Turning his business degree into a career and a means to give back
By Bryan Kirk
Ralph “Refel” Rushing wears the label of Renaissance man with a great big sense of pride.
The Texas State University alumnus is the retired president and CEO of LoanStar Funding Group and is currently the chairman of the Greater Texas Foundation. He’s also a singer and songwriter, a rancher, a poet, and a writer of short stories. His music can be found at refelrushingmusic.com and his poetry is posted on refelrushingpoems.com.
Above all, he is a philanthropist with a heart for Texas State and his hometown of Harlingen. Today, Rushing makes his home on a ranch outside of Italy, Texas.
Rushing, who earned his bachelor of business administration in 1969 and his master of business administration in 1971, has a distinguished résumé of service and helping future students from the Rio Grande Valley achieve their dreams of college degrees. He’s a member of the McCoy College of Business Advisory Board and served on Texas State University’s Capital Campaign Task Force. He is a Forever Bobcat and the namesake of the Ralph B. Rushing Scholarship in Business Administration, which has a preference for students from Harlingen.
He also established the Refel Rushing Entrepreneurship Scholarship benefiting students in the McCoy College of Business, and he created the Ralph B. Rushing Engineering Technology Scholarship in 2021. He is currently working with the university to establish the Ralph B. Rushing Endowed Scholarship in Music. “Clearly, Texas State is a very important part of my life,” he says. “I spent a lot of years there, and I’ve been trying to give back to the university ever since.”
Rushing, who says he grew up poor in the South Texas border town of Harlingen and eventually enjoyed a successful career in the student loan business, came to Texas State in 1965.
“It was just an all-around great school to attend. I liked the entire environment, I liked the student body,” he says. “I looked at several other institutions and decided that this was where I wanted to be.”
Rushing’s experiences at Texas State were chock-full of fraternity events, hours of rigorous study, and of course, working to pay for his tuition and books. One of Rushing’s most memorable experiences happened in November 1965 when President Lyndon B. Johnson, the university’s most famous graduate, visited the campus to sign the Higher Education Act of 1965.
During his years as a student, Rushing found himself unable to pay for an upcoming semester. “When I went to school, I was as poor as a church mouse,” he says. “My father had passed away when I was 15; my mother was uneducated.”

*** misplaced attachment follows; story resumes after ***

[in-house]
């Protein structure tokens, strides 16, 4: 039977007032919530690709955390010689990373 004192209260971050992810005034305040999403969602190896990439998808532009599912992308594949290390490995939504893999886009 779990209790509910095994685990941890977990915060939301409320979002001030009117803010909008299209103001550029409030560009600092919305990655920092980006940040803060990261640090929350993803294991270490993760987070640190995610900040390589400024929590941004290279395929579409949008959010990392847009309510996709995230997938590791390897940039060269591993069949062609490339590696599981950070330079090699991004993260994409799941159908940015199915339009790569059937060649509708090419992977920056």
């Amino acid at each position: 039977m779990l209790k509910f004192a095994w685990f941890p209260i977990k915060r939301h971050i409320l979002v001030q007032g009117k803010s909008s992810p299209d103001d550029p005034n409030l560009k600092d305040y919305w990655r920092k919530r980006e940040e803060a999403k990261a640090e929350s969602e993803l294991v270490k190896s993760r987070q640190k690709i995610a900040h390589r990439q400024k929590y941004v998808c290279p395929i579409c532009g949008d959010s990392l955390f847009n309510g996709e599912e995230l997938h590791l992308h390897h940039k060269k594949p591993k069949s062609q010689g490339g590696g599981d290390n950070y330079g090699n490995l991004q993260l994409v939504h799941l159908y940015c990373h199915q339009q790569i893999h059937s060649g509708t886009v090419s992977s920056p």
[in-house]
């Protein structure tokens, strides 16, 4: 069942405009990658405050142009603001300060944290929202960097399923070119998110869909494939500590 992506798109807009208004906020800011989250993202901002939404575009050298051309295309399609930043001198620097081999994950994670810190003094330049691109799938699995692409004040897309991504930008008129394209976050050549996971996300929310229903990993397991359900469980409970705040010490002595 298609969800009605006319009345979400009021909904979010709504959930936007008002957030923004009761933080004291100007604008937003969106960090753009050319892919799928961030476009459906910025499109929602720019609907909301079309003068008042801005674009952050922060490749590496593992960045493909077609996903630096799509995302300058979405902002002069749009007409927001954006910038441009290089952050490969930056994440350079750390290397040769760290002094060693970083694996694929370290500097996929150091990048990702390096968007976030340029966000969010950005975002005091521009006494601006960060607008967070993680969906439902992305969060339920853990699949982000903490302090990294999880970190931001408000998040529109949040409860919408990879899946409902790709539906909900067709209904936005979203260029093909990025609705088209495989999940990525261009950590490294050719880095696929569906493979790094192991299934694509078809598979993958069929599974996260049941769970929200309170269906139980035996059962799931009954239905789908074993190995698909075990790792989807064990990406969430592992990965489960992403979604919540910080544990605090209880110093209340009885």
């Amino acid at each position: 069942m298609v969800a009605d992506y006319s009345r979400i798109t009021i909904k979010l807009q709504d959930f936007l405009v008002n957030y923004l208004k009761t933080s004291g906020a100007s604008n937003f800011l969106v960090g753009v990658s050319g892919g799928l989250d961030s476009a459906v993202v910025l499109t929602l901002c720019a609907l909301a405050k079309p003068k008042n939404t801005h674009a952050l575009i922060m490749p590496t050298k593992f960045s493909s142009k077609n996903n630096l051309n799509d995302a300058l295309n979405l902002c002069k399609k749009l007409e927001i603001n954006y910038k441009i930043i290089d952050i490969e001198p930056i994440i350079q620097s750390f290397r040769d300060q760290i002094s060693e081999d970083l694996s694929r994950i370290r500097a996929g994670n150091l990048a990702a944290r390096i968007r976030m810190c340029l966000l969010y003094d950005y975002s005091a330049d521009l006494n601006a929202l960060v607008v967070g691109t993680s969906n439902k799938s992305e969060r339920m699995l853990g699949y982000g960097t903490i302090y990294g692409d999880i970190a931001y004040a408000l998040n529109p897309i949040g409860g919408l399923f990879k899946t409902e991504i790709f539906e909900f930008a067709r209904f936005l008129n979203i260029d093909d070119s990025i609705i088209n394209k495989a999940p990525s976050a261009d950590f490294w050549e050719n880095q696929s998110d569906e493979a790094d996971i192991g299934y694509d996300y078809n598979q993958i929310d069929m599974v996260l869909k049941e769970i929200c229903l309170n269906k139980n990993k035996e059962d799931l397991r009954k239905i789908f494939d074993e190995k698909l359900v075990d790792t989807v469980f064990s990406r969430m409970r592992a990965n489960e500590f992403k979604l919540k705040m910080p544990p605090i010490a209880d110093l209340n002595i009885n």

He went to a bank in downtown San Marcos to see about getting a loan. Rushing spoke with a woman there explaining why he needed the money to stay in school. That woman, Patty Sherill Sullivan, gave him a $700 loan. She wasn’t just a banker; she was also a Bobcat (having attended the university for two years in the 1940s) and later became an honorary board member for the LBJ Museum in downtown San Marcos.
“I never forgot what she did for me,” he says. “This clearly impacted my desire to help others.”
After graduating, Rushing moved to New York and worked as a Wall Street investment banker with Kidder, Peabody & Co. In 1975, he transferred to the firm’s Dallas office.
Back in Texas, he partnered with M.M. Hatcher, a financial advisor, and attorney Elbert Morrow to develop the Higher Education Authority, a special entity to issue tax-exempt bonds for the purchase of guaranteed student loans. Rushing and his partners worked closely with U.S. Sen. Lloyd Bentsen and other lawmakers with ties to higher education to amend the Texas Education Code — allowing political subdivisions to create nonprofit organizations to operate for and on behalf of the instrumentality to issue taxexempt bonds.
Rushing launched several Higher Education Authorities in Texas between 1976 and 1981 and one in California in 1982. Under his leadership, LoanStar Funding Group created a range of education-focused financial products for families and students, holding more than $1 billion in loan-related securities nationwide by the early 2000s. In 2001, he helped form the Greater Texas Foundation and served as director of the organization for several years following its establishment. He continues to serve as chair of the foundation board.
LoanStar Funding sold its student loan portfolio valued at approximately $1.5 billion in 2005 to a publicly traded company. LoanStar was then operating in 17 states. The proceeds went to fund the Greater Texas Foundation. Rushing retired from LoanStar in 2008. “I have helped millions of students across the country go to school,” he says. “I will never know how many or who they are, but it’s all because of that one great gesture from Patty Sullivan.” ★